Lighting

Arup was also responsible for specifying the park’s lighting fixtures. Most of the fixtures used were New York City Department of Transportation/Parks Department–standard pedestrian- and street-lighting poles and Holophane helm fixtures. Linear lighting by Wagner was used to illuminate the benches and overlook handrails and as uplighting. Step lights by Bega were integrated into the wooden furnishings and concrete walls. The nonstandard lighting features were all intended to be as minimal and unobtrusive as possible, so as not to detract from the landscape and views.

Structures

WEISS/MANFREDI was responsible for designing structures for both phases of the park, with Galvin Brothers serving as the general contractors. In Phase 1, that meant the 13,000-square-foot bent-steel pavilion that houses Parks Department offices, restrooms, and a COFFEED cafe at LIC Landing, the park’s ferry dock. Fabrication of the structure and canopies was done by Powell Steel Corporation of Lancaster, Pennsylvania, which permanently closed in 2013. Stainless steel cladding came from Westfield Sheet Metal Works in Kenilworth, New Jersey.

For Phase 2, the towering steel overlook structure (below) was fabricated by Newport Industrial Fabrication in Newport, Maine, while the freestanding precast panel walls were fabricated by Bétons Préfabriqués du Lac (BPDL) in Alma, Quebec.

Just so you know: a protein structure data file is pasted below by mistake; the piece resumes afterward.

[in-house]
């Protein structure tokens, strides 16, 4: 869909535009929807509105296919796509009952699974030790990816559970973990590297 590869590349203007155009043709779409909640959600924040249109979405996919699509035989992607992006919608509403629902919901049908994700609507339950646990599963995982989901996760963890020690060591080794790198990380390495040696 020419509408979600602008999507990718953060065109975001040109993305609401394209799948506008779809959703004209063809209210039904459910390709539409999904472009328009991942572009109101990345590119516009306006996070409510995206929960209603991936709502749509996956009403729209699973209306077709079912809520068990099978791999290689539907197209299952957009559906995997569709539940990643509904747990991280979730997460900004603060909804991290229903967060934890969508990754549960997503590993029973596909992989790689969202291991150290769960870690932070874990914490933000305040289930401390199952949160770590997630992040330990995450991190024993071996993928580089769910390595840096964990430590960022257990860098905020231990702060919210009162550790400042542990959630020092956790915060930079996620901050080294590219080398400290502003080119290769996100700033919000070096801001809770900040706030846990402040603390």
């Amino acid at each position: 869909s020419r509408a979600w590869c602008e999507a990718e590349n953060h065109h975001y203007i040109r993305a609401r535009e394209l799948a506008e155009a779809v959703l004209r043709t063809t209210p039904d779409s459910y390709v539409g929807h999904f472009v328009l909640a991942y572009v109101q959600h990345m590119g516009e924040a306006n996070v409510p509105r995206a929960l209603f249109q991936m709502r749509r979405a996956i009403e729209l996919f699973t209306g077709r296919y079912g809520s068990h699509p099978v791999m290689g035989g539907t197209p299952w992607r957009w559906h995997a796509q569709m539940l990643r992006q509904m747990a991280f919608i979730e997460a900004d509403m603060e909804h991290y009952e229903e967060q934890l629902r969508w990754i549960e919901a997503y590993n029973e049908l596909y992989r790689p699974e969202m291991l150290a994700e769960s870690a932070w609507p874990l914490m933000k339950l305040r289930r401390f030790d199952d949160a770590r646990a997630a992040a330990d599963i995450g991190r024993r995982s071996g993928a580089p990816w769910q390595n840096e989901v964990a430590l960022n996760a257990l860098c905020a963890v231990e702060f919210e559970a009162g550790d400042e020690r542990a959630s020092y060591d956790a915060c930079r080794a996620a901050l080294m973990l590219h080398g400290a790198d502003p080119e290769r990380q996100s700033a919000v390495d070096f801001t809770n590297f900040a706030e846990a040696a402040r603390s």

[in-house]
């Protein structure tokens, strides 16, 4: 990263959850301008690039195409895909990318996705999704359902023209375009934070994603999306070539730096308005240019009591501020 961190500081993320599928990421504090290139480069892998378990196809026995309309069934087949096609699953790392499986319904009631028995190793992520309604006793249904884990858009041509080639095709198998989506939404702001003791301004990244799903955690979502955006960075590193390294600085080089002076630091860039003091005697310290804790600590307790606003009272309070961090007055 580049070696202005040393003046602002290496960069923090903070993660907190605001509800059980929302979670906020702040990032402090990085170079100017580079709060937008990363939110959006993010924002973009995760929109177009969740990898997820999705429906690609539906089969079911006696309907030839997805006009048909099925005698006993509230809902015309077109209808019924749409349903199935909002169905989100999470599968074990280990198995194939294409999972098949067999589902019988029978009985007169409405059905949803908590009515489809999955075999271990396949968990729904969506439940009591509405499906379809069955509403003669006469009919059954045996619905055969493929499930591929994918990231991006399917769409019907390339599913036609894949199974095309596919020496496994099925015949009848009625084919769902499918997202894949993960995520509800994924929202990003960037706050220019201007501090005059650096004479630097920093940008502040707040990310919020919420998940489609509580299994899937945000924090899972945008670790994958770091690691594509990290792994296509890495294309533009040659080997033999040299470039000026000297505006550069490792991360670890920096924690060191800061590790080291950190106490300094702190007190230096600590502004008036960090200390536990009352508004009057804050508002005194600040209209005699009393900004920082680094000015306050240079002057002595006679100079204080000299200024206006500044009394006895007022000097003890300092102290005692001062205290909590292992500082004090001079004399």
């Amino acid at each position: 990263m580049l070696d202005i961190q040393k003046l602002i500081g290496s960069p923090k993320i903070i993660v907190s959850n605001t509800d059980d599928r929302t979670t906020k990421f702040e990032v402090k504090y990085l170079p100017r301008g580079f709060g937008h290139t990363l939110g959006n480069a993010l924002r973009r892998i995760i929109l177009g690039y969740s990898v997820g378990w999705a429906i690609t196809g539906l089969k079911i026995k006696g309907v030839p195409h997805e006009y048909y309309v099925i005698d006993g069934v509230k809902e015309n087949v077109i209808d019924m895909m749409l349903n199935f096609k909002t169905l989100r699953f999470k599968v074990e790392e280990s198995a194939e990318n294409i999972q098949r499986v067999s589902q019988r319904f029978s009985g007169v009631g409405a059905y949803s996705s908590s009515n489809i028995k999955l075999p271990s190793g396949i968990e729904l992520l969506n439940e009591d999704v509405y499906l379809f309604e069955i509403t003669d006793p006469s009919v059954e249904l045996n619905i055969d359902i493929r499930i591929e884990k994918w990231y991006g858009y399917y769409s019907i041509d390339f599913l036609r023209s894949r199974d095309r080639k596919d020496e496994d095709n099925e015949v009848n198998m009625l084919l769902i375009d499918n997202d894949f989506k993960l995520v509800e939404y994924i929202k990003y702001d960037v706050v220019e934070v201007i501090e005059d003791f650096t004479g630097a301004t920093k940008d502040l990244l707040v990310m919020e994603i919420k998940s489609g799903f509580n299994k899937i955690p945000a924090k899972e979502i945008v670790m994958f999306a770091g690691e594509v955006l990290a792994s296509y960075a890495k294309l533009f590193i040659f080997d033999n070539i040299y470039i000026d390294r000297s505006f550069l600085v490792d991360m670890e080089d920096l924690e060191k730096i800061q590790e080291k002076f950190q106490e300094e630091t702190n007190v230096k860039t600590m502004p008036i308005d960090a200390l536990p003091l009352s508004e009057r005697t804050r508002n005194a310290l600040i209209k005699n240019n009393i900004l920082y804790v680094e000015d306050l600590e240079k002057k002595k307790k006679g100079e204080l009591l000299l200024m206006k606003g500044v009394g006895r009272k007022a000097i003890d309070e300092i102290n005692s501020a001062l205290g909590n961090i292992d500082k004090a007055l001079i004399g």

Furniture

The custom wood–slat lounge chairs and banquette seats and custom precast concrete benches were designed in-house by SWA/Balsley and WEISS/MANFREDI, with galvanized steel framing and Kebony USA–provided Kebonized southern yellow pine. Steel benches with aluminum seat dividers were provided by Landscape Forms and manufactured in Kalamazoo, Michigan, with raw materials mined from within 500 miles of the facility to reduce environmental impact.

Transportation

The park is easily accessible despite its coastal locale. It can be reached via the 7 train’s Vernon Boulevard–Jackson Avenue station; by the Q103 bus via the Vernon Boulevard/49 Avenue stop; by the Long Island Rail Road, which stops at 49-13 Vernon Boulevard; by numerous street-level bike paths; by car; and via the Hunter’s Point South ferry landing.

Vegetation

Plant species were selected for their hardiness and nativity and include juniper trees and a variety of shrubs and grasses for the park’s bioswales. Besides cutting down on maintenance costs, the flora used by SWA/Balsley can thrive on the edge of a briny river, and hosts native fauna.  Plants were sourced from nurseries in New York, New Jersey, and Maryland.

Infrastructure

Arup, which was responsible for the structural, civil, and bridge engineering of both phases, oversaw the installation of 7,500 feet of sanitary and storm sewers and 3,700 feet of water main.

Infill and hardscaping